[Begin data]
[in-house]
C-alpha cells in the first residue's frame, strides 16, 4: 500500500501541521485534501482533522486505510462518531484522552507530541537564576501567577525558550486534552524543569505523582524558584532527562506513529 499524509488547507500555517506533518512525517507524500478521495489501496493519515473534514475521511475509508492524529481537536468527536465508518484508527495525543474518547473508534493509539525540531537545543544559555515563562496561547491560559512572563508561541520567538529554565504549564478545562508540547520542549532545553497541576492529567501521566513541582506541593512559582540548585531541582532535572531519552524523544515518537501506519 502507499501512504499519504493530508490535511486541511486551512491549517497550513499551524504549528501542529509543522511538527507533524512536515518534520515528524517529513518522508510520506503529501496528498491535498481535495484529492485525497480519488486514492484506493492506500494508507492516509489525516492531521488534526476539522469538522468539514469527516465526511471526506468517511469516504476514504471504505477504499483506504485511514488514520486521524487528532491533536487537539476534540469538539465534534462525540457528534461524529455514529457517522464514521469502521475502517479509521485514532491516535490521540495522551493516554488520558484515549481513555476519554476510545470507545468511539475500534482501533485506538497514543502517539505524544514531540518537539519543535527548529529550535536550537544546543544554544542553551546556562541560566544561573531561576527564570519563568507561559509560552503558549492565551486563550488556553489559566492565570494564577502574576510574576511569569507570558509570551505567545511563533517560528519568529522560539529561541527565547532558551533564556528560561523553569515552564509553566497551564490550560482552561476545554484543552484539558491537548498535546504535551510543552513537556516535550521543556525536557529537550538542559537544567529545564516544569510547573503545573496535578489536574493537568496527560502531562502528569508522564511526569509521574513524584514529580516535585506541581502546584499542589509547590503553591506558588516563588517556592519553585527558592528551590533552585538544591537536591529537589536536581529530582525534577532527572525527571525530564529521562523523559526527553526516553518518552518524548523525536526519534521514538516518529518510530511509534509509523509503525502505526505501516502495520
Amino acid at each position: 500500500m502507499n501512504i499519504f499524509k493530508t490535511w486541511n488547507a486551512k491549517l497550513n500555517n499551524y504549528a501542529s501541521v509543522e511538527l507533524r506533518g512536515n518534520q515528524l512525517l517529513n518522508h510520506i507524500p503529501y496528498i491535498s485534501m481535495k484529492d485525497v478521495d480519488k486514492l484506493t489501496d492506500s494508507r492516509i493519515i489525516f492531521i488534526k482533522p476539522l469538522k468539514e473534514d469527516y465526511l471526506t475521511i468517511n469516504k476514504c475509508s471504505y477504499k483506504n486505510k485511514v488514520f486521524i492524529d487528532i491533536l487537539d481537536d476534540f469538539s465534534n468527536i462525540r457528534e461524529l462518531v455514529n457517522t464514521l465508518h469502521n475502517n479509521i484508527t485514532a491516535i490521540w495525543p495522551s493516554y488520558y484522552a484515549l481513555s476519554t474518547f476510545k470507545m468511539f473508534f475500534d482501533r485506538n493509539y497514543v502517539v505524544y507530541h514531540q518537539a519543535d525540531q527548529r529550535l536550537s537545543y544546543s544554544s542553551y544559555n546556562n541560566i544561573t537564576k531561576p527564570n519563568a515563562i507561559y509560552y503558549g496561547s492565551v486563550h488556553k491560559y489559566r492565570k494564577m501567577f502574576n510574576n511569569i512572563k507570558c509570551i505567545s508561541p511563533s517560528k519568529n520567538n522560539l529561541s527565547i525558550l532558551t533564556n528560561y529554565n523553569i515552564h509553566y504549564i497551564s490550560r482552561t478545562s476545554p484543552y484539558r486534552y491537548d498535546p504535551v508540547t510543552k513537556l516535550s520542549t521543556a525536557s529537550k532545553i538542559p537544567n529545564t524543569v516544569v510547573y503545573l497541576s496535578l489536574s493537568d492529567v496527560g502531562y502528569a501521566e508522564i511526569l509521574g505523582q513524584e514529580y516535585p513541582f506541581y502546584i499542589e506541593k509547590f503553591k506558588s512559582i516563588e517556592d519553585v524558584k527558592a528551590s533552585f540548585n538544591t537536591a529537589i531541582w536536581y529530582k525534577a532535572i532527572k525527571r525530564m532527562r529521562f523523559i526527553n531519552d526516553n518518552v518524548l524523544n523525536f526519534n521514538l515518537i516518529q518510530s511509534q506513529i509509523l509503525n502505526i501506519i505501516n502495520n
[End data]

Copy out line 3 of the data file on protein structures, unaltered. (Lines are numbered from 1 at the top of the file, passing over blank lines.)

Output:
Amino acid at each position: 500500500m502507499n501512504i499519504f499524509k493530508t490535511w486541511n488547507a486551512k491549517l497550513n500555517n499551524y504549528a501542529s501541521v509543522e511538527l507533524r506533518g512536515n518534520q515528524l512525517l517529513n518522508h510520506i507524500p503529501y496528498i491535498s485534501m481535495k484529492d485525497v478521495d480519488k486514492l484506493t489501496d492506500s494508507r492516509i493519515i489525516f492531521i488534526k482533522p476539522l469538522k468539514e473534514d469527516y465526511l471526506t475521511i468517511n469516504k476514504c475509508s471504505y477504499k483506504n486505510k485511514v488514520f486521524i492524529d487528532i491533536l487537539d481537536d476534540f469538539s465534534n468527536i462525540r457528534e461524529l462518531v455514529n457517522t464514521l465508518h469502521n475502517n479509521i484508527t485514532a491516535i490521540w495525543p495522551s493516554y488520558y484522552a484515549l481513555s476519554t474518547f476510545k470507545m468511539f473508534f475500534d482501533r485506538n493509539y497514543v502517539v505524544y507530541h514531540q518537539a519543535d525540531q527548529r529550535l536550537s537545543y544546543s544554544s542553551y544559555n546556562n541560566i544561573t537564576k531561576p527564570n519563568a515563562i507561559y509560552y503558549g496561547s492565551v486563550h488556553k491560559y489559566r492565570k494564577m501567577f502574576n510574576n511569569i512572563k507570558c509570551i505567545s508561541p511563533s517560528k519568529n520567538n522560539l529561541s527565547i525558550l532558551t533564556n528560561y529554565n523553569i515552564h509553566y504549564i497551564s490550560r482552561t478545562s476545554p484543552y484539558r486534552y491537548d498535546p504535551v508540547t510543552k513537556l516535550s520542549t521543556a525536557s529537550k532545553i538542559p537544567n529545564t524543569v516544569v510547573y503545573l497541576s496535578l489536574s493537568d492529567v496527560g502531562y502528569a501521566e508522564i511526569l509521574g505523582q513524584e514529580y516535585p513541582f506541581y502546584i499542589e506541593k509547590f503553591k506558588s512559582i516563588e517556592d519553585v524558584k527558592a528551590s533552585f540548585n538544591t537536591a529537589i531541582w536536581y529530582k525534577a532535572i532527572k525527571r525530564m532527562r529521562f523523559i526527553n531519552d526516553n518518552v518524548l524523544n523525536f526519534n521514538l515518537i516518529q518510530s511509534q506513529i509509523l509503525n502505526i501506519i505501516n502495520n